Because argon is always in one physical state (a gas) that is unadulterated by other substances, it can be used as a barometer. When atmospheric pressure is high, there's more argon in the field of view. When it's low, there's less argon. Measurements of the gas with the alpha-particle X-ray spectrometer track changes in Mar's atmospheric pressure as a result of changes in global energy flows, dust storms, and Mars' position relative to the Sun.
On sol 1320 (Oct. 11, 2007), Opportunity is scheduled to take a series of nine microscopic images within a minute or two at exactly the same spot. By adding the pixels (picture elements), engineers can reduce the amount of "noise" -- random, microscopic overexposures or underexposures -- within the image. Such noise is a constant in nature. By combining the pixels, engineers can average out the noise to reveal details and fine texture that would otherwise be obscured.
In addition to daily observations that included measurements of atmospheric dust with the panoramic and navigation cameras, surveys of the sky and ground with the miniature thermal emission spectrometer, and transfers of data to Earth via the Odyssey orbiter, Opportunity completed the following activities:
Sol 1316 (Oct. 6, 2007): Opportunity acquired stereo microscopic images of Steno, studied the rock's composition with the alpha-particle X-ray spectrometer, and checked for drift (changes with time) in the miniature thermal emission spectrometer.
Sol 1317: Opportunity acquired data from Steno using the Mössbauer spectrometer, went into a mini-deep sleep, and checked for drift in the miniature thermal emission spectrometer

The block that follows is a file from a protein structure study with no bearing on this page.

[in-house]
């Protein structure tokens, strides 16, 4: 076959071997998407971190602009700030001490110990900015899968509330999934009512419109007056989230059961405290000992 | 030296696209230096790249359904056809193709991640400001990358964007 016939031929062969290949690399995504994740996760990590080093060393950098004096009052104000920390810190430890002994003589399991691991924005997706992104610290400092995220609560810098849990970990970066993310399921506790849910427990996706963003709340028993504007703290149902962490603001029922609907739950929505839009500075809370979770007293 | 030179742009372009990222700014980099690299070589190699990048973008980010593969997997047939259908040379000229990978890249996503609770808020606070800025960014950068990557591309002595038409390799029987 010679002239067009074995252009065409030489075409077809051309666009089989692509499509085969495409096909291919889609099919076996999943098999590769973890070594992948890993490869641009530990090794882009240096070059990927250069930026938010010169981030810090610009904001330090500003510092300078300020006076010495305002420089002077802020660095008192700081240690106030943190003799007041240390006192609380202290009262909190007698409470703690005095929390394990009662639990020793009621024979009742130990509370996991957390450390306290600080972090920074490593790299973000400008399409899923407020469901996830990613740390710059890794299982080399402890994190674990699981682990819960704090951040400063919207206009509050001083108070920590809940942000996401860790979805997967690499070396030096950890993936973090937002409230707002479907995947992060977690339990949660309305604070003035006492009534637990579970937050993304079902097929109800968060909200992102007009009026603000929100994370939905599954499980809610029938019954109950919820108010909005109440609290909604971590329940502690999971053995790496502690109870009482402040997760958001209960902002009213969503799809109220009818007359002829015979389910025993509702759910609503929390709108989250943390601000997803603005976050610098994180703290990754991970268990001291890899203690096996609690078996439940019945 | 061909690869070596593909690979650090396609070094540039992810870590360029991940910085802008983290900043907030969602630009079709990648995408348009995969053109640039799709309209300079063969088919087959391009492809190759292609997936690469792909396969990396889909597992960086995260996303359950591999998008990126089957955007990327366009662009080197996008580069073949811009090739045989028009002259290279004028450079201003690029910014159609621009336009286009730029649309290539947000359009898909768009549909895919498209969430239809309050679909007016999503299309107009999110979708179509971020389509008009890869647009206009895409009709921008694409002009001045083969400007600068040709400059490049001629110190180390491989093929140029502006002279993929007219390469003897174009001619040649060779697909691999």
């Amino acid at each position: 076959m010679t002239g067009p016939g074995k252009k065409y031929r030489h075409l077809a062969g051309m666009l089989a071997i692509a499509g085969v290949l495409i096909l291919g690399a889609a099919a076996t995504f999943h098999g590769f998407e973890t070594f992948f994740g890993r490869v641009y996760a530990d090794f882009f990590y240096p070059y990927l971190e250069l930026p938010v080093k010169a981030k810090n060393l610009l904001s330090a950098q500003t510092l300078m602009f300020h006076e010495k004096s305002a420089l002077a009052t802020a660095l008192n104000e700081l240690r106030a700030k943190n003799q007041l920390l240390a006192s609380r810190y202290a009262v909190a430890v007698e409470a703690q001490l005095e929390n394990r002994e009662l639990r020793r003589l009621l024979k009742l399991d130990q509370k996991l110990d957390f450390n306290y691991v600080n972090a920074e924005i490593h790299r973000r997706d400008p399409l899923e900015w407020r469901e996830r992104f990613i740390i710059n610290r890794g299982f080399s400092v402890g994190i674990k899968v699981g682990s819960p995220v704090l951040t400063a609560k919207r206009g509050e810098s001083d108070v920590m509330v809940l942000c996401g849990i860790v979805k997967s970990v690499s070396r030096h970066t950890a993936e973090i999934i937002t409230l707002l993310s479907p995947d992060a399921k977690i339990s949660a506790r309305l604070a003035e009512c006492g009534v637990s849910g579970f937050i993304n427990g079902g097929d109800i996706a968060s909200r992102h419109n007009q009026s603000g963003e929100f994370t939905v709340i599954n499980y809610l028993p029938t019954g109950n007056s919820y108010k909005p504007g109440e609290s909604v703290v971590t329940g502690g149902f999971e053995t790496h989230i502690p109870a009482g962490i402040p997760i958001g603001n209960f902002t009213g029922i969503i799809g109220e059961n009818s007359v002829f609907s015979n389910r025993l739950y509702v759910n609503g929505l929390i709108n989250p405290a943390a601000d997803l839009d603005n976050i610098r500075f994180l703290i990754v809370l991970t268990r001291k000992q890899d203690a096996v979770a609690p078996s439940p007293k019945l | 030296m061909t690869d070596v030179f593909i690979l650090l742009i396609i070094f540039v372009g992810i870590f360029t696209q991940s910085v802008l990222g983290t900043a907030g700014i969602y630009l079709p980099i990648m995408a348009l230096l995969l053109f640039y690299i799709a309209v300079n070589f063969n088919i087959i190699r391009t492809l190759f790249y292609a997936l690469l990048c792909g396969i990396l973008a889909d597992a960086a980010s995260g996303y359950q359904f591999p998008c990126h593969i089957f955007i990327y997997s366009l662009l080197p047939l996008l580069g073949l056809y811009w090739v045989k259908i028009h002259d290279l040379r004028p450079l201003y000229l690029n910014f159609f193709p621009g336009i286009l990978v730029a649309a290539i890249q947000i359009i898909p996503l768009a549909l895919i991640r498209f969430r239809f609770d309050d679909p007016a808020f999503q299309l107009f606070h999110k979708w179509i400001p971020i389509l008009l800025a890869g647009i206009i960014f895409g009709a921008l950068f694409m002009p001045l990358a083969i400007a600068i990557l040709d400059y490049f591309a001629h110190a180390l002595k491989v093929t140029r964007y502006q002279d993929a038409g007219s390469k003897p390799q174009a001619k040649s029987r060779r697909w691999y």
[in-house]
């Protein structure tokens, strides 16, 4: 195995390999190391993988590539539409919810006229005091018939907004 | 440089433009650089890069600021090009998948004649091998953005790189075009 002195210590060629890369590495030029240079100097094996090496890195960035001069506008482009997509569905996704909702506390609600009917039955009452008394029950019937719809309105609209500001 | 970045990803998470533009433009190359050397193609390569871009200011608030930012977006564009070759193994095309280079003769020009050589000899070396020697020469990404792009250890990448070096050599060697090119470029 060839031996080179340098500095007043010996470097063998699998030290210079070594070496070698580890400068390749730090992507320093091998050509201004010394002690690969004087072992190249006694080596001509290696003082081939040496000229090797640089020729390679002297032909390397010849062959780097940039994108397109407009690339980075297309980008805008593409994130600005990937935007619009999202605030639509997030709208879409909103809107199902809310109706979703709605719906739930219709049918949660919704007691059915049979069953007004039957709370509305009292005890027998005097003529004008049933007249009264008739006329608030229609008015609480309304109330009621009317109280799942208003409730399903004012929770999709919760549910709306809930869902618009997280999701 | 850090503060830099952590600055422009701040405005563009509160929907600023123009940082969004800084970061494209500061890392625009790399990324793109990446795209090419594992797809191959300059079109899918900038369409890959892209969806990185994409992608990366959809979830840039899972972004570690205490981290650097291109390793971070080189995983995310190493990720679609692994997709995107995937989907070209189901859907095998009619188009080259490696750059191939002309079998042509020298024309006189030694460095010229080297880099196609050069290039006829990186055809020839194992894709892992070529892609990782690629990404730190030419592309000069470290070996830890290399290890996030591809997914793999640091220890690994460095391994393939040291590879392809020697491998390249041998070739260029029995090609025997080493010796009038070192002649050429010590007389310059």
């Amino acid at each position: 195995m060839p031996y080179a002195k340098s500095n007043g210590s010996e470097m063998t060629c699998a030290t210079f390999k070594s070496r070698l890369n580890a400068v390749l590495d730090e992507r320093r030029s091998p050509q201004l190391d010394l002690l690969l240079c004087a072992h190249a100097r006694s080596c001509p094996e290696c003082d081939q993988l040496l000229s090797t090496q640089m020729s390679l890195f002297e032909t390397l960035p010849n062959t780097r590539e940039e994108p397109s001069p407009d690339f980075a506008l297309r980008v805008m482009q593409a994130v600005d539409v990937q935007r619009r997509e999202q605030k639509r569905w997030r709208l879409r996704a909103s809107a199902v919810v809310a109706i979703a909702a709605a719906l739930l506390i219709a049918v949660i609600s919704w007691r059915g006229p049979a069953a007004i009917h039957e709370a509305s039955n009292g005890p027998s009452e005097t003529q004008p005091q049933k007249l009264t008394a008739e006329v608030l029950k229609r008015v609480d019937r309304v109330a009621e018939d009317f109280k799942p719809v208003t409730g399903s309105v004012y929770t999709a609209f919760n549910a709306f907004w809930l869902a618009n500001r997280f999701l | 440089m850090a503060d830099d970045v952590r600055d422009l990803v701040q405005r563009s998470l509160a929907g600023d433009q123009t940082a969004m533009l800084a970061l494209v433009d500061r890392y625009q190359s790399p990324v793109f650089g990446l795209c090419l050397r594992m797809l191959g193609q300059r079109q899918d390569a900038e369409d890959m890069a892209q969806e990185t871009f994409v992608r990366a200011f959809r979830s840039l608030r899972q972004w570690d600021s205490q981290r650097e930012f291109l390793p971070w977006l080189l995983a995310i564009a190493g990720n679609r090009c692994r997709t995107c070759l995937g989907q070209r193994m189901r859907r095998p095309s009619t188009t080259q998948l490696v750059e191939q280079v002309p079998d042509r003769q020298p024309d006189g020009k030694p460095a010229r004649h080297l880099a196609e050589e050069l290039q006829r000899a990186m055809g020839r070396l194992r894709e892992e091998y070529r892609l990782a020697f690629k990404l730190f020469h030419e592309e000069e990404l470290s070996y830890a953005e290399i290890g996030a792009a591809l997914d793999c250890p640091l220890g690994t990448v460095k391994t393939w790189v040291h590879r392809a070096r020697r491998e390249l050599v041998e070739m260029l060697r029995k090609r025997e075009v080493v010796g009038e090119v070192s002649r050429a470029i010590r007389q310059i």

Sol 1318: Opportunity restarted the Mössbauer spectrometer for continued observation of Steno for 24 hours. The rover took thumbnail images of the sky and a mosaic of images of a target known as "Dolomieu" using the panoramic camera. The rover checked for drift in the miniature thermal emission spectrometer.
Sol 1319: Plans called for Opportunity to restart the Mössbauer spectrometer for 11 hours of observation of Steno and acquire images with the panoramic camera as well as check for drift in the miniature thermal emission spectrometer. The rover was to wake up at 11:20 p.m. local Mars time to turn off the Mössbauer spectrometer before returning to a mini-deep sleep. The following morning, Opportunity was to take thumbnail images of the sky with the panoramic camera and scan the sky for clouds with the navigation camera.
Sol 1320: Plans called for Opportunity to take microscopic images of a hole ground into the surface of Steno with the rock abrasion tool and spend 23 hours observing the same surface with the Mössbauer spectrometer. Opportunity was also slated to acquire full-color images, using all 13 filters of the panoramic camera, of a target known as "Arduino" and survey the horizon and take thumbnail images of the sky with the panoramic camera.
Sol 1321 (Oct. 12, 2007): Plans called for Opportunity to stow the robotic arm, bump backward a short distance, take images with the hazard avoidance camera along the way as well as navigation camera images after the drive, and acquire panoramic camera images of the work volume reachable by the robotic arm. The rover was to acquire post-drive images with the navigation camera, unstow the robotic arm, measure atmospheric argon with the alpha-particle X-ray spectrometer, monitor dust on the rover mast, and check for drift in the miniature thermal emission spectrometer.
As of sol 1321 (Oct. 12, 2007), Opportunity's total odometry remained at 11,572.94 meters (7.19 miles).
Source: NASA / JPL